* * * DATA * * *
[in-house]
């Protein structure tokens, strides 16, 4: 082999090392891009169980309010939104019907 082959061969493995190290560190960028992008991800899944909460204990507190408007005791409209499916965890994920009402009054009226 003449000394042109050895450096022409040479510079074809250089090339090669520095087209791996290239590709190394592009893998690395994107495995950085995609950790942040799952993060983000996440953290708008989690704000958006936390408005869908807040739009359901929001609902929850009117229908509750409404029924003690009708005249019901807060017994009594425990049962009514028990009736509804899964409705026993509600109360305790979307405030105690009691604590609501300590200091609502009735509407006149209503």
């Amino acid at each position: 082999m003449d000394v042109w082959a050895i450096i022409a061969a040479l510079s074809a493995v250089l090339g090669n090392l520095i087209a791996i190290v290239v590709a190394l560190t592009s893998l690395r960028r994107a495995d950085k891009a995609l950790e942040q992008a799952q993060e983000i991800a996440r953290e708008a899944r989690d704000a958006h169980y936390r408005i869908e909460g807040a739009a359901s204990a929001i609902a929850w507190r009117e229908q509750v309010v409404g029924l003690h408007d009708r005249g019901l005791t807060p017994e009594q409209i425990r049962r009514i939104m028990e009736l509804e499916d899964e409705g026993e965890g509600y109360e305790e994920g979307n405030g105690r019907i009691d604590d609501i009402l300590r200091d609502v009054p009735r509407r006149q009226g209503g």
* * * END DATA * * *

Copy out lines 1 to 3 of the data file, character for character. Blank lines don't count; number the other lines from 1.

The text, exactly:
[in-house]
């Protein structure tokens, strides 16, 4: 082999090392891009169980309010939104019907 082959061969493995190290560190960028992008991800899944909460204990507190408007005791409209499916965890994920009402009054009226 003449000394042109050895450096022409040479510079074809250089090339090669520095087209791996290239590709190394592009893998690395994107495995950085995609950790942040799952993060983000996440953290708008989690704000958006936390408005869908807040739009359901929001609902929850009117229908509750409404029924003690009708005249019901807060017994009594425990049962009514028990009736509804899964409705026993509600109360305790979307405030105690009691604590609501300590200091609502009735509407006149209503």
């Amino acid at each position: 082999m003449d000394v042109w082959a050895i450096i022409a061969a040479l510079s074809a493995v250089l090339g090669n090392l520095i087209a791996i190290v290239v590709a190394l560190t592009s893998l690395r960028r994107a495995d950085k891009a995609l950790e942040q992008a799952q993060e983000i991800a996440r953290e708008a899944r989690d704000a958006h169980y936390r408005i869908e909460g807040a739009a359901s204990a929001i609902a929850w507190r009117e229908q509750v309010v409404g029924l003690h408007d009708r005249g019901l005791t807060p017994e009594q409209i425990r049962r009514i939104m028990e009736l509804e499916d899964e409705g026993e965890g509600y109360e305790e994920g979307n405030g105690r019907i009691d604590d609501i009402l300590r200091d609502v009054p009735r509407r006149q009226g209503g």